How to predict revenue and profits more accurately

David Shelton

Successful businesses spend time predicting and tracking revenue. Some use spreadsheets, ratios and specialist software, while others use a crystal ball. Indeed, there is a tendency to over- or under-engineer this essential activity but there are some best practice techniques that are important.

The starting point is the three-year business plan. The level and mix of revenue, along with costs and profit, is central to this, and attention should be paid to the projections and related assumptions. Good practice involves consideration of the following:

  • Broad trends in the advice market and specific target segments
  • Macroeconomic trends, particularly growth, inflation, interest rates and international influences
  • Regulatory changes that may influence the level or mix of revenue
  • Policy changes that may affect specific areas of business
  • Past performance of the business and the main revenue earners
  • Changes in the structure of the client base segmented by client value
  • Specific marketing and business development activity designed to influence revenue.

Obviously, pinpoint accuracy is hard to achieve but each of the above is important and judgements must be made. It is essential to record your assumptions so they can be tested and updated when you come to review your longer-term forecasts, ideally quarterly.

Part of the three-year planning process is to identify how progress should be made annually. This helps test the feasibility of the target and confirm exactly how the projections will be achieved. Advice firms often relate this back to the number and revenue value of new and existing clients. If you have the necessary data, this is a powerful way of translating the plan into business activity and checking progress. Everyone in the business can relate to this and will have some influence over the outcome.

Three-year plans often include a range of financial targets to account for some of the less predictable developments in the market. However, they can only be achieved through the precise shorter-term one-year operating plan that includes the budget for costs, revenue and profit. This is where each of the trends in the list can be reviewed to produce a more accurate target linked to revenue earners and client groups.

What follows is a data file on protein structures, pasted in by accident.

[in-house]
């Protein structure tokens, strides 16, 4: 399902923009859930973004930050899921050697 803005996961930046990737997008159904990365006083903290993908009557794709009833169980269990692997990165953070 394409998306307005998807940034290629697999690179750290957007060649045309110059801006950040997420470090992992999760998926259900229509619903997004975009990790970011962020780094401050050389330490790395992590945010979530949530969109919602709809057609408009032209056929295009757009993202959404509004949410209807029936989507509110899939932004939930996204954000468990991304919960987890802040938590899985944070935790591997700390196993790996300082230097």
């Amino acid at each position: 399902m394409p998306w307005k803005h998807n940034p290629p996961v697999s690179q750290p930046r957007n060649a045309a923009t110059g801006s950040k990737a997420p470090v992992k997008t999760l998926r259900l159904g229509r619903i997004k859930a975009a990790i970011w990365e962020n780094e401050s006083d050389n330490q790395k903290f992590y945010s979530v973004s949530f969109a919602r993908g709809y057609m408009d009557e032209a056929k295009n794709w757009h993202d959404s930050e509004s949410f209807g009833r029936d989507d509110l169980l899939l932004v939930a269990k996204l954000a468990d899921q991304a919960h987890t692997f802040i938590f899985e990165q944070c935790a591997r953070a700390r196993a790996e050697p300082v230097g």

The role of incentives and the structure of reward and remuneration plays an important part, as this influences the level and mix of revenue. Factor in changes to fees, the balance between revenue from new business and ongoing servicing fees and, if the latter depends on stockmarket movements, assumptions about how that is likely to change.

To manage the level of risk related to financial performance and revenue, aim for the following:

  • A policy of relatively low initial and high recurring income
  • An increase in the use of project fees or fixed servicing fees where possible – which are not directly linked to fund values
  • A mix of recurring income that continues to move rapidly away from traditional trail commission toward ongoing adviser charges
  • An effective invoicing and debt management system
  • Diversified sources of business and a steady flow of new clients
  • Up to date and accurate financial data that is regularly reviewed.

This will enhance the stability and predictability of your revenue so you can benefit from more accurate projections. In addition, if there is an unforeseen change in the business, particularly loss of markets or advisers, you can more effectively model the impact and make amendments.

Finally, the art of accurate projections is supported by regular and detailed reviews and adjustments. This is achieved as part of the wider management information system that should provide all the headline data required to monitor and run the business.

To ensure your management information process works well you should:

  • Identify the data that is going to be useful
  • Work out who will produce it and how frequently you need it
  • Link it to Gabriel data collection
  • Set clear targets for all data to monitor progress
  • Look for the trends and compare over time and against industry benchmarks
  • Make sure you have a specific point in your management meeting when the data will be discussed
  • Make sure actions are documented and followed up (particularly important to provide evidence to the FCA of how well the business is being managed)
  • Share as much of this information as possible with your staff.

The final point is essential, particularly if part of your reward system is linked to financial performance. People need to understand if progress is being made or what needs to be done to rectify a deteriorating position.

Making financial projections for the business is similar to planning for your clients. The good practice that you deploy with the latter can be used at the business level: consider all the important factors, identify and record the assumptions, use best judgement to make the projections and review and adjust on a regular basis.

David Shelton is a consultant at Stoke Bishop Associates